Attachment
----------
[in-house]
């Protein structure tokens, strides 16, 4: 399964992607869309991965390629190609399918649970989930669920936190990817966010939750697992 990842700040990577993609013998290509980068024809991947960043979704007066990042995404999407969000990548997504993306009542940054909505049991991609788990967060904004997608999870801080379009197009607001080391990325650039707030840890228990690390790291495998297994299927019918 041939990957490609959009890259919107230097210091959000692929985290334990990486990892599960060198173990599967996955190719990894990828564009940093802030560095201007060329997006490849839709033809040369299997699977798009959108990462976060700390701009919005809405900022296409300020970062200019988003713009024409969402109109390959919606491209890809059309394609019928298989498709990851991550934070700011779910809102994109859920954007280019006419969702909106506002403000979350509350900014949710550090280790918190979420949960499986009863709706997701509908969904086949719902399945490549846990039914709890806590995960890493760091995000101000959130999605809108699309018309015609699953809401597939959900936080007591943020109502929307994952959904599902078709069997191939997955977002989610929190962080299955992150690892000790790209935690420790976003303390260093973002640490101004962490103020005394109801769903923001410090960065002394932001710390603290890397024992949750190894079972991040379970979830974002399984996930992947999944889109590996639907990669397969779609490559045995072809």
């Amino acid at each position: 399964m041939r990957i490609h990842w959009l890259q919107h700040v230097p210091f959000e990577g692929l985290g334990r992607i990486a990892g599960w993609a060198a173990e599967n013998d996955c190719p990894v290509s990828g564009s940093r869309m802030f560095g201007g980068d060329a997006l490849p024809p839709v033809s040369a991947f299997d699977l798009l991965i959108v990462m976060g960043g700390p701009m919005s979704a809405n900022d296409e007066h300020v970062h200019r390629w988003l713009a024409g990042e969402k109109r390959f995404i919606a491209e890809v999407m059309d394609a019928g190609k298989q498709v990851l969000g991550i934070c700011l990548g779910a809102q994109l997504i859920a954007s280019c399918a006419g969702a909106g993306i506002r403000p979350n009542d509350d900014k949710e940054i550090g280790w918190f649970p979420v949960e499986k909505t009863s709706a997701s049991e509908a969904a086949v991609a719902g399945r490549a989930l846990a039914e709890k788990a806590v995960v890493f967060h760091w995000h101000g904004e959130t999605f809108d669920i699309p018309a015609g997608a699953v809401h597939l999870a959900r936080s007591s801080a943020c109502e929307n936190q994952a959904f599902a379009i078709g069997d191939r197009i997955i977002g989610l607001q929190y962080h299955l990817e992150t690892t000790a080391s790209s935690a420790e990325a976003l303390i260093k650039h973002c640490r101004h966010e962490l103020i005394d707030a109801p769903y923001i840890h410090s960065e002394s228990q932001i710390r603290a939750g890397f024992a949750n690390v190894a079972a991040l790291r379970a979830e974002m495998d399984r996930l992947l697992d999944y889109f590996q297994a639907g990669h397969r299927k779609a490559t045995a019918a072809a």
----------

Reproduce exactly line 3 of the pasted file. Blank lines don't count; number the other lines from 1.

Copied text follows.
């Amino acid at each position: 399964m041939r990957i490609h990842w959009l890259q919107h700040v230097p210091f959000e990577g692929l985290g334990r992607i990486a990892g599960w993609a060198a173990e599967n013998d996955c190719p990894v290509s990828g564009s940093r869309m802030f560095g201007g980068d060329a997006l490849p024809p839709v033809s040369a991947f299997d699977l798009l991965i959108v990462m976060g960043g700390p701009m919005s979704a809405n900022d296409e007066h300020v970062h200019r390629w988003l713009a024409g990042e969402k109109r390959f995404i919606a491209e890809v999407m059309d394609a019928g190609k298989q498709v990851l969000g991550i934070c700011l990548g779910a809102q994109l997504i859920a954007s280019c399918a006419g969702a909106g993306i506002r403000p979350n009542d509350d900014k949710e940054i550090g280790w918190f649970p979420v949960e499986k909505t009863s709706a997701s049991e509908a969904a086949v991609a719902g399945r490549a989930l846990a039914e709890k788990a806590v995960v890493f967060h760091w995000h101000g904004e959130t999605f809108d669920i699309p018309a015609g997608a699953v809401h597939l999870a959900r936080s007591s801080a943020c109502e929307n936190q994952a959904f599902a379009i078709g069997d191939r197009i997955i977002g989610l607001q929190y962080h299955l990817e992150t690892t000790a080391s790209s935690a420790e990325a976003l303390i260093k650039h973002c640490r101004h966010e962490l103020i005394d707030a109801p769903y923001i840890h410090s960065e002394s228990q932001i710390r603290a939750g890397f024992a949750n690390v190894a079972a991040l790291r379970a979830e974002m495998d399984r996930l992947l697992d999944y889109f590996q297994a639907g990669h397969r299927k779609a490559t045995a019918a072809a």